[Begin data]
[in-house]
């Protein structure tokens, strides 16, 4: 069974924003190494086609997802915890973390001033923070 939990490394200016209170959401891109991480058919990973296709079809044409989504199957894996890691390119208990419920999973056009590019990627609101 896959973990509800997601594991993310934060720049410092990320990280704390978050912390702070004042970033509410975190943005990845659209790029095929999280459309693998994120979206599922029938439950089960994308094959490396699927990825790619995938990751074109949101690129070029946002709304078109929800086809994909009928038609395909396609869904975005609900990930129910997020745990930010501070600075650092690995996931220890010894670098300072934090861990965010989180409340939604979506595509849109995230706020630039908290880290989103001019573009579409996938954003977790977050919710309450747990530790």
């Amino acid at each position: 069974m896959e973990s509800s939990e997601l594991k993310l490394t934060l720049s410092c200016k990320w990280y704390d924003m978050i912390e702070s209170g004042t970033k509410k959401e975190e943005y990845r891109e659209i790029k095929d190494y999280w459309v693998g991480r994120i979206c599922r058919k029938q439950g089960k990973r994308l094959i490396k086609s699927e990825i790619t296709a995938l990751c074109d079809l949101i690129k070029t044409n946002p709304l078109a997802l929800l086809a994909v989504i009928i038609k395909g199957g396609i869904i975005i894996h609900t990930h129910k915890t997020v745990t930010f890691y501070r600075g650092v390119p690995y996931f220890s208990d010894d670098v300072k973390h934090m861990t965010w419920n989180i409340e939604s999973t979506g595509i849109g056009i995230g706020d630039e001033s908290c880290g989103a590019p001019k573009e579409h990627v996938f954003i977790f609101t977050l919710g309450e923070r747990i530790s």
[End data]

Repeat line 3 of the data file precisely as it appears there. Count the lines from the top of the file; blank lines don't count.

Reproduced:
């Amino acid at each position: 069974m896959e973990s509800s939990e997601l594991k993310l490394t934060l720049s410092c200016k990320w990280y704390d924003m978050i912390e702070s209170g004042t970033k509410k959401e975190e943005y990845r891109e659209i790029k095929d190494y999280w459309v693998g991480r994120i979206c599922r058919k029938q439950g089960k990973r994308l094959i490396k086609s699927e990825i790619t296709a995938l990751c074109d079809l949101i690129k070029t044409n946002p709304l078109a997802l929800l086809a994909v989504i009928i038609k395909g199957g396609i869904i975005i894996h609900t990930h129910k915890t997020v745990t930010f890691y501070r600075g650092v390119p690995y996931f220890s208990d010894d670098v300072k973390h934090m861990t965010w419920n989180i409340e939604s999973t979506g595509i849109g056009i995230g706020d630039e001033s908290c880290g989103a590019p001019k573009e579409h990627v996938f954003i977790f609101t977050l919710g309450e923070r747990i530790s």